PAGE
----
Banksia campsite feels like a botanic garden – there are flowers everywhere on the paths to our secluded tent sites. The campsites on this hike are thoughtfully designed and more than justify the small cost of the hiking permit.
We took the 2km side trip to Sanderson Beach in the late afternoon. A dead baby seal was washed up, the circle of life in this wild ocean.
Day 4: Sanderson Bay to Tea Tree campsite at Grassdale (14km)
The dawn bird song woke me in my flower garden. After breakfast, we left on the path towards Cape Younghusband, Hanson Bay and Grassdale.
Today’s excitement included using ropes to pull ourselves across a river on a little boat. Tip: if you lose your footing as you step into the boat, don’t grab the rope to steady yourself as the boat will take off across water! We walked the short detour to pretty Hanson Bay where some seals were fishing in the shallows.
Tea Tree is different to the other campsites – not least because there is a resident tiger snake living beneath the bridge across the creek between the campsites and the kitchen. Trip trip trap, who’s that crossing my bridge?
Our evening stroll led us to the cottage where widow Lucy Edwards and her son farmed. A large kangaroo mob were out feeding on the cleared grasslands. Back at our campsite, a koala was looking for a mate. It’s hard to believe any female would be enticed by that grunting snore-like call to action. We went to bed in our sand-gritty tents, our last night on the trail, to the comforting sound track of the night.
Day 5: Grassdale to Kelly Caves (7km)
I was feeling very peaceful after four nights on the trail, in the company of nature and my fellow hikers. I didn’t want to leave this island. I set out first, walking on my own so I could enjoy the last few kilometres in solitude. I walked past the Wilderness and Grassdale lagoons, through some forest and all too soon I was signing the trail guest book and stepping through the trail end marker at Kelly Hills Conservation Park.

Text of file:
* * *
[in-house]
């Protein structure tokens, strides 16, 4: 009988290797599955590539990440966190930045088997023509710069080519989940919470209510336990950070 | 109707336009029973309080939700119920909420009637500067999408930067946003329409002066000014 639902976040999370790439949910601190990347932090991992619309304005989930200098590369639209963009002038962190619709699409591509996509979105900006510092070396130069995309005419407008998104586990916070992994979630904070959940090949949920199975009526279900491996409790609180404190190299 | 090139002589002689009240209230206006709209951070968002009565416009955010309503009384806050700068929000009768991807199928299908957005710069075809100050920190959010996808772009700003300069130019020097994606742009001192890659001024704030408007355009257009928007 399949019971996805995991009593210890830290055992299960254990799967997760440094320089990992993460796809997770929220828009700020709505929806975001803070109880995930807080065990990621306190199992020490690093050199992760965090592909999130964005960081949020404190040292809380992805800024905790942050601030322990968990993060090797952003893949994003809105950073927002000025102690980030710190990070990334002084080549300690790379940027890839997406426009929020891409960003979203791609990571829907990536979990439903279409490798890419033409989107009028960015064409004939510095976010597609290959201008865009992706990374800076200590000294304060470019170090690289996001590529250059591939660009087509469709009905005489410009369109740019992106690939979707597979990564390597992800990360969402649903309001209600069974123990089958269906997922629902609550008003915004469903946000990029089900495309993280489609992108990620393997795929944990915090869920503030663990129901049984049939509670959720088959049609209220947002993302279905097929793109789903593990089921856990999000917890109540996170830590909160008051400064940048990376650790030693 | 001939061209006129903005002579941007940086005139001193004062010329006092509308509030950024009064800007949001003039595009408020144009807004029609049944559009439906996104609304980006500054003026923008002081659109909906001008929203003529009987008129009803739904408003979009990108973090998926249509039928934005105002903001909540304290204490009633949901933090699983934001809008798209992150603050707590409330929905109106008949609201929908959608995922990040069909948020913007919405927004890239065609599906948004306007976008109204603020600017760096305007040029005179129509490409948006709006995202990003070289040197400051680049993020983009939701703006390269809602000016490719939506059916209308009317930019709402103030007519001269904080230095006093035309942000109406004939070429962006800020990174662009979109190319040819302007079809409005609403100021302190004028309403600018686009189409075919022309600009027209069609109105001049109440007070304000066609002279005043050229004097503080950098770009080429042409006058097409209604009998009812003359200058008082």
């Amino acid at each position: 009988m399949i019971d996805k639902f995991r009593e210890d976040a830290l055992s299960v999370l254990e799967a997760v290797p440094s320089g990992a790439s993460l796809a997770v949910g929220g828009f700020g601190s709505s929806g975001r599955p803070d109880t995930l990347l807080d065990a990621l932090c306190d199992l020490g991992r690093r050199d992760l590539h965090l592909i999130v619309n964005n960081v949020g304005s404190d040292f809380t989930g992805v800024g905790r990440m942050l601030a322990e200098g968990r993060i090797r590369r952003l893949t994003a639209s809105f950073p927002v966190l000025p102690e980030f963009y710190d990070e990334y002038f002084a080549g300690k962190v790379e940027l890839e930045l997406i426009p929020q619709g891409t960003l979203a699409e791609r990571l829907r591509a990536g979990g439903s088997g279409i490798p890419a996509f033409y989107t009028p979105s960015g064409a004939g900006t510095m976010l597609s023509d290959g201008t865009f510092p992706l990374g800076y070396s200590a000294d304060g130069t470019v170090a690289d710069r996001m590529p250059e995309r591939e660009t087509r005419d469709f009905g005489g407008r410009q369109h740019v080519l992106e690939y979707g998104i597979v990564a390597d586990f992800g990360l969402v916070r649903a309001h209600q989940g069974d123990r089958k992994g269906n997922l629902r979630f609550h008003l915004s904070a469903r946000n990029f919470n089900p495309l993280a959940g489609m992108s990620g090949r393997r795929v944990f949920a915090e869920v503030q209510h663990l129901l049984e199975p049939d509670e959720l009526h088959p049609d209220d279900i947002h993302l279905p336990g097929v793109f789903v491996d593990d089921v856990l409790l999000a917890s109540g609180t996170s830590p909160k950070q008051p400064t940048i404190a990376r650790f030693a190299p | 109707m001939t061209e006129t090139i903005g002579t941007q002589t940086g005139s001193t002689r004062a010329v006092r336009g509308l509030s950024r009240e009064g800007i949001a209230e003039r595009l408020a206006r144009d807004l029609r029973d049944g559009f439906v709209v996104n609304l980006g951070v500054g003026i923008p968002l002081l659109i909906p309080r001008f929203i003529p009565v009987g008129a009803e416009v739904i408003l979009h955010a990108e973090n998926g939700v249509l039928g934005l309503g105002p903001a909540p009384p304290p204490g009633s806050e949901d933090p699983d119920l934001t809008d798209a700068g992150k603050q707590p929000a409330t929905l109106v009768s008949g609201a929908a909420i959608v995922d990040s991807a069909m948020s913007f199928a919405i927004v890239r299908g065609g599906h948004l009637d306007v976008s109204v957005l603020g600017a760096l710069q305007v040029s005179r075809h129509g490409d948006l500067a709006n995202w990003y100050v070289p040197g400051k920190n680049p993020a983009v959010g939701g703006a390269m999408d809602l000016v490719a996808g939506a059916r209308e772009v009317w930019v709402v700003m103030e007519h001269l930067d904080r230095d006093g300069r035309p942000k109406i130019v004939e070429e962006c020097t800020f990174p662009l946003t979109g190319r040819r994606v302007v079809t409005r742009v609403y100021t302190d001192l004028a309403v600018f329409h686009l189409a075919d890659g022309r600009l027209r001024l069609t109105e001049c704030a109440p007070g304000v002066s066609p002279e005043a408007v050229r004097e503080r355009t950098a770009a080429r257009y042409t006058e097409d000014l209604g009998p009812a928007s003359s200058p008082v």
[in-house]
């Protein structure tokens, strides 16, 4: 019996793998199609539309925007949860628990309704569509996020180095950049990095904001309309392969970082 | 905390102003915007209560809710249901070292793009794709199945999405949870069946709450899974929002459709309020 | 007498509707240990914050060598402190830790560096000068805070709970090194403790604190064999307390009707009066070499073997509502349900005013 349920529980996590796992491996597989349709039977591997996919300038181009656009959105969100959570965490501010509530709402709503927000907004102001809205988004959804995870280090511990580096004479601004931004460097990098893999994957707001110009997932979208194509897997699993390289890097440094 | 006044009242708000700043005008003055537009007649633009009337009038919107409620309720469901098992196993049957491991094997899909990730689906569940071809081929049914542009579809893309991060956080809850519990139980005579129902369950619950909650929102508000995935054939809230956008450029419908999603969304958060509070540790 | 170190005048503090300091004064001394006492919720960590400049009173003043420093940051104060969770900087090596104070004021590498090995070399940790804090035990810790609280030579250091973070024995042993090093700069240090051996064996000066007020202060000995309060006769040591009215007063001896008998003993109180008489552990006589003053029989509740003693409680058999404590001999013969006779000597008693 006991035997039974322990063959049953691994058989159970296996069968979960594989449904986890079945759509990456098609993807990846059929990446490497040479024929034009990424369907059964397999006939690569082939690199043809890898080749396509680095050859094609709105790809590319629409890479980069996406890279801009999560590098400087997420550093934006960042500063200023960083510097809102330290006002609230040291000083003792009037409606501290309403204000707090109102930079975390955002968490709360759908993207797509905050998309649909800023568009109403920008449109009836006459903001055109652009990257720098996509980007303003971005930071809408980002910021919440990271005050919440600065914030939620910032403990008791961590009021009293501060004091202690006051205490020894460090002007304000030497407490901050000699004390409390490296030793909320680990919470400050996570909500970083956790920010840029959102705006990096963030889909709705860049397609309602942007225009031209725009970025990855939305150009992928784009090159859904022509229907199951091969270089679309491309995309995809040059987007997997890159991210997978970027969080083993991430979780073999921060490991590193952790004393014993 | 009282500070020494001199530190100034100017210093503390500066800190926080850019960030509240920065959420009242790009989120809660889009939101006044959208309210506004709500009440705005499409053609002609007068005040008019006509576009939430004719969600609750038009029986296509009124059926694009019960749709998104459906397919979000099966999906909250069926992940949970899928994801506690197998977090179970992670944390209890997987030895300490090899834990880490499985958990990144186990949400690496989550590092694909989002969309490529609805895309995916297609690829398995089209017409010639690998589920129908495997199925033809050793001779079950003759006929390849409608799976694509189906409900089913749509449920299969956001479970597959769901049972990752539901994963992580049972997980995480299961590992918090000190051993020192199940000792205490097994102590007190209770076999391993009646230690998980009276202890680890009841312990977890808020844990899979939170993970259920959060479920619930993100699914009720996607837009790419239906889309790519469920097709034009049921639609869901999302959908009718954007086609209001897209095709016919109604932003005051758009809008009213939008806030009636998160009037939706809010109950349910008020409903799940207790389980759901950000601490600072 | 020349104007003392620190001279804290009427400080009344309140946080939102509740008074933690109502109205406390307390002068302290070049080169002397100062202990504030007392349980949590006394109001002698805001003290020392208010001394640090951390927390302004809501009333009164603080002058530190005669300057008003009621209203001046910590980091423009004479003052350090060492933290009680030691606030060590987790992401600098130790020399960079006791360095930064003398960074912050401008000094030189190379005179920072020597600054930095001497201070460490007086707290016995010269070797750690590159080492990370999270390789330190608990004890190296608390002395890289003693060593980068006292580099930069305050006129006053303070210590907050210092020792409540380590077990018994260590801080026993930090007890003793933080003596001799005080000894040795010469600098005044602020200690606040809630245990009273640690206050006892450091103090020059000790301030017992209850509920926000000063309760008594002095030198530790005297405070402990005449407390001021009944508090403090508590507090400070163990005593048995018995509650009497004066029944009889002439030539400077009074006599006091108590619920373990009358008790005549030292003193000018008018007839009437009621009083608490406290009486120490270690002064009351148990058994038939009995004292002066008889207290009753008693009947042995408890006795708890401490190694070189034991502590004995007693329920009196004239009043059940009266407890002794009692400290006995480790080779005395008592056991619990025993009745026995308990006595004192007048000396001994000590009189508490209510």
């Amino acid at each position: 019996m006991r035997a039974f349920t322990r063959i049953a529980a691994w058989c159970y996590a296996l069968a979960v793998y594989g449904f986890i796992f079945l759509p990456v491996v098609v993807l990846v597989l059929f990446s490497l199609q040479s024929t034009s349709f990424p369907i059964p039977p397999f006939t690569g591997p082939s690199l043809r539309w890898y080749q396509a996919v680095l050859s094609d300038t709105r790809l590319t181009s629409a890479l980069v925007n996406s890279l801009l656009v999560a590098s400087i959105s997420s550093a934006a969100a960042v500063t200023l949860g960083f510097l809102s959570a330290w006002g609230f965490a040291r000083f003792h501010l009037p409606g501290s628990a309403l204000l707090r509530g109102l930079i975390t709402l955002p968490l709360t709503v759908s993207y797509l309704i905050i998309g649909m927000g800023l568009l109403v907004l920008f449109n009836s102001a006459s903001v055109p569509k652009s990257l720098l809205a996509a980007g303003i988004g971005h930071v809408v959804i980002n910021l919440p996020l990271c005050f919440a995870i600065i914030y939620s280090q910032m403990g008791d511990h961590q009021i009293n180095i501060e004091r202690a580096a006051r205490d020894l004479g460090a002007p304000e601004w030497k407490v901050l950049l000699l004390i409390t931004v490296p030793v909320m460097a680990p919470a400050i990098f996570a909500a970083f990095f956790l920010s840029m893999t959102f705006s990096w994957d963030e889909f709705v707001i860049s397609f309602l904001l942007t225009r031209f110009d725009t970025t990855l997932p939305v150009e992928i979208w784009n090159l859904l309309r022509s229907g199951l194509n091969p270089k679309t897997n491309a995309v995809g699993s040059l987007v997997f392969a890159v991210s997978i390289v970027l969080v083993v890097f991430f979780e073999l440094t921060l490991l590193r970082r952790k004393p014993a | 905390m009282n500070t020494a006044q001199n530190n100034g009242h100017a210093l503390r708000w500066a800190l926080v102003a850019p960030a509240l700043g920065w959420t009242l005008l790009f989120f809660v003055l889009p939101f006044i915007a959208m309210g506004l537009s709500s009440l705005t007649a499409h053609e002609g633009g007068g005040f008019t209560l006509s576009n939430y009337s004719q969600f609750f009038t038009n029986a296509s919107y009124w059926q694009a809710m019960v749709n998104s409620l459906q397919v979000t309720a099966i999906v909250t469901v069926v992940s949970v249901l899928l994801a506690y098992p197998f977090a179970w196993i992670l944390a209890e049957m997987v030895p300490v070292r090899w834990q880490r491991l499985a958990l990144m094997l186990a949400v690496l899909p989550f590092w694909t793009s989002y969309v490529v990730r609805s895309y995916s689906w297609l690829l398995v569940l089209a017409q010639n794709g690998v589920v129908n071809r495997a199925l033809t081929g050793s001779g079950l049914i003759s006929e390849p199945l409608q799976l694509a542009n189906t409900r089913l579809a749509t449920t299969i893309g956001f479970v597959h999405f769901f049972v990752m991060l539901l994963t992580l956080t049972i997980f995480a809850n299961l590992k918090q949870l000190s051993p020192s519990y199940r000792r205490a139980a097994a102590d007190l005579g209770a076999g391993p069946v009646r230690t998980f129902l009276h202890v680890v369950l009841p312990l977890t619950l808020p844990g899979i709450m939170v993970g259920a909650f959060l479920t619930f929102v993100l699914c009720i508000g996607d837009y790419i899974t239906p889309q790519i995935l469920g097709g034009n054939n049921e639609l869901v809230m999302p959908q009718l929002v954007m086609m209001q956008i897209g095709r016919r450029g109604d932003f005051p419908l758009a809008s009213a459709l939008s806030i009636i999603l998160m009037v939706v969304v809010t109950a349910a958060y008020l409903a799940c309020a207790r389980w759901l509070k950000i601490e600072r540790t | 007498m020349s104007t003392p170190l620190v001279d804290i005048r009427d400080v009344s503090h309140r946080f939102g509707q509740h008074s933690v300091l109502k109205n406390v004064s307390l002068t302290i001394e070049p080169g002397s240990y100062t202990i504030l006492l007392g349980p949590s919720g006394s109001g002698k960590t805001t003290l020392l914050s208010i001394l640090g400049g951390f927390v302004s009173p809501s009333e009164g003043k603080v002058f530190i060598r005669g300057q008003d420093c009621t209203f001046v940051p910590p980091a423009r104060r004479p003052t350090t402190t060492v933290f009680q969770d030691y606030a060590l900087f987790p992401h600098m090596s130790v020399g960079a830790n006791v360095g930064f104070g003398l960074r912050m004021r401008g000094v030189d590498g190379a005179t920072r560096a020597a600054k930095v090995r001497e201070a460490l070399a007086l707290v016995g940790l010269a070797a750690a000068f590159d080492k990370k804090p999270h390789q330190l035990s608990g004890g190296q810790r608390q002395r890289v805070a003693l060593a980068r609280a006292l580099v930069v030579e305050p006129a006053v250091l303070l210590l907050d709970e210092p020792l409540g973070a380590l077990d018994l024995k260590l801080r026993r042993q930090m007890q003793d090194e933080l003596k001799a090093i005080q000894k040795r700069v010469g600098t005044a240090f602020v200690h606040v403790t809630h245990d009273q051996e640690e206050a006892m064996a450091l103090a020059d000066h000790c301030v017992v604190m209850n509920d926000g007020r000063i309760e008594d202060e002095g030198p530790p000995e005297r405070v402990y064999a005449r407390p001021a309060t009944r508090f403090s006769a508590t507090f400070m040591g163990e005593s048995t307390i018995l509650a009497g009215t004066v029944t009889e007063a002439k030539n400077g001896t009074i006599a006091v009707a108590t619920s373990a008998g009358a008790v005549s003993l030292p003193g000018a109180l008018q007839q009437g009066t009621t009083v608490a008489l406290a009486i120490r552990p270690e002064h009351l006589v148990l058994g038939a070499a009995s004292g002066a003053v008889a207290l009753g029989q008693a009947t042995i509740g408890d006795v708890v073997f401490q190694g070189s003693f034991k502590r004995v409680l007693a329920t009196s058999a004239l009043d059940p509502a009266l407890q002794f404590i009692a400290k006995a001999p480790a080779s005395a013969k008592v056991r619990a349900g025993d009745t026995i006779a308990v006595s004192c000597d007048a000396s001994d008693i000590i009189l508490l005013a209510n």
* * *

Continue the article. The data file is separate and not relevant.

After a tour of the caves, we hopped on the shuttle bus back to the Visitors Centre to fetch our cars. A truly lovely walk.
Map and logistics
We flew to Adelaide and then on to Kingscote, where we hired cars.
We stayed at KI Dragonfly Guesthouse in Kingscote, both before and after our trip. KI is a charming and well equipped guesthouse where Susi and Bruno were the most generous, thoughtful and helpful hosts. We highly recommend their accommodation.
Kingscote has a good supermarket for last minute hike food shopping , coffee shops and restaurants for a post-hike celebration.
Western KI Caravan Park provided daily luggage transfer between the Wilderness Trail campsites for a fee, allowing some of us to hike with lighter packs. We stored our gear in a secure trailer each morning and it arrived at the next campsite by lunchtime.
We included a free day to explore Kangaroo Island in our itinerary, catering for all our virtues and vices: gin tasting, oysters, honey, fine art, and even some shopping for reusable baggies from the awesome Home and Hardware store in Kingscote.
We took ourselves on a tour of the island, first climbing the 370 stairs at Prospect Hill. Intervals anyone? Matthew Flinders climbed this sandy hill more than 200 years before us: “At one o’clock reached the top of the eminence, to which was given the name Prospect Hill. Instead of a view into the interior of the island I was surprised to find the sea at not more than one and a half or two miles to the southward.“
We explored a number of bays: Emu Bay, Stokes Bay with a fun rock tunnel to access the beach, Vivonne Bay, and Seal Bay.
From the raised boardwalk at Seal Bay, we watched a mother sea lion beach from her fishing expedition, deal with an amorous bull, bat off an opportunistic pup trying to steal a feed from her, and then waddle up the beach calling for her pup. Behind us, in the dunes, we heard the frantic response and desperate shuffle of her little one. As mothers ourselves, we enjoyed the intimate scene that played out in front of us as mother and child were joyfully reunited with the pup quickly latching on for a feed as she lay back, closed her eyes and relaxed.